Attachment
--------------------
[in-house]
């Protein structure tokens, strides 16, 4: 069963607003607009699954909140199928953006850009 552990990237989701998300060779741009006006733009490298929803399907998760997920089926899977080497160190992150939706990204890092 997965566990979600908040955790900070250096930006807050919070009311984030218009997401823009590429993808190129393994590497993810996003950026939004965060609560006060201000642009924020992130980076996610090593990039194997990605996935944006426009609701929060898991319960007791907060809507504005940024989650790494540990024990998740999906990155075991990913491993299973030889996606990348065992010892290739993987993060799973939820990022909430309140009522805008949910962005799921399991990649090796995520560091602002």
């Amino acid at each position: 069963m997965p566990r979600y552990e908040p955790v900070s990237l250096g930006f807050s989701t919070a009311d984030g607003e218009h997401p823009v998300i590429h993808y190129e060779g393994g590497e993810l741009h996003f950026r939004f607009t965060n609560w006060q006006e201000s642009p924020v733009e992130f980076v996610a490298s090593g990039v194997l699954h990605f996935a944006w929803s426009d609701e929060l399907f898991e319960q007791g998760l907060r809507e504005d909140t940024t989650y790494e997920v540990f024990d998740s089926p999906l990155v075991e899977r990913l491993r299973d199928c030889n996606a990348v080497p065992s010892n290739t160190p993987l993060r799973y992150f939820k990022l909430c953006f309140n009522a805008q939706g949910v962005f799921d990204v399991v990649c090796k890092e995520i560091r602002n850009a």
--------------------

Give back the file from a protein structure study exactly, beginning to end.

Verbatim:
[in-house]
């Protein structure tokens, strides 16, 4: 069963607003607009699954909140199928953006850009 552990990237989701998300060779741009006006733009490298929803399907998760997920089926899977080497160190992150939706990204890092 997965566990979600908040955790900070250096930006807050919070009311984030218009997401823009590429993808190129393994590497993810996003950026939004965060609560006060201000642009924020992130980076996610090593990039194997990605996935944006426009609701929060898991319960007791907060809507504005940024989650790494540990024990998740999906990155075991990913491993299973030889996606990348065992010892290739993987993060799973939820990022909430309140009522805008949910962005799921399991990649090796995520560091602002």
């Amino acid at each position: 069963m997965p566990r979600y552990e908040p955790v900070s990237l250096g930006f807050s989701t919070a009311d984030g607003e218009h997401p823009v998300i590429h993808y190129e060779g393994g590497e993810l741009h996003f950026r939004f607009t965060n609560w006060q006006e201000s642009p924020v733009e992130f980076v996610a490298s090593g990039v194997l699954h990605f996935a944006w929803s426009d609701e929060l399907f898991e319960q007791g998760l907060r809507e504005d909140t940024t989650y790494e997920v540990f024990d998740s089926p999906l990155v075991e899977r990913l491993r299973d199928c030889n996606a990348v080497p065992s010892n290739t160190p993987l993060r799973y992150f939820k990022l909430c953006f309140n009522a805008q939706g949910v962005f799921d990204v399991v990649c090796k890092e995520i560091r602002n850009a």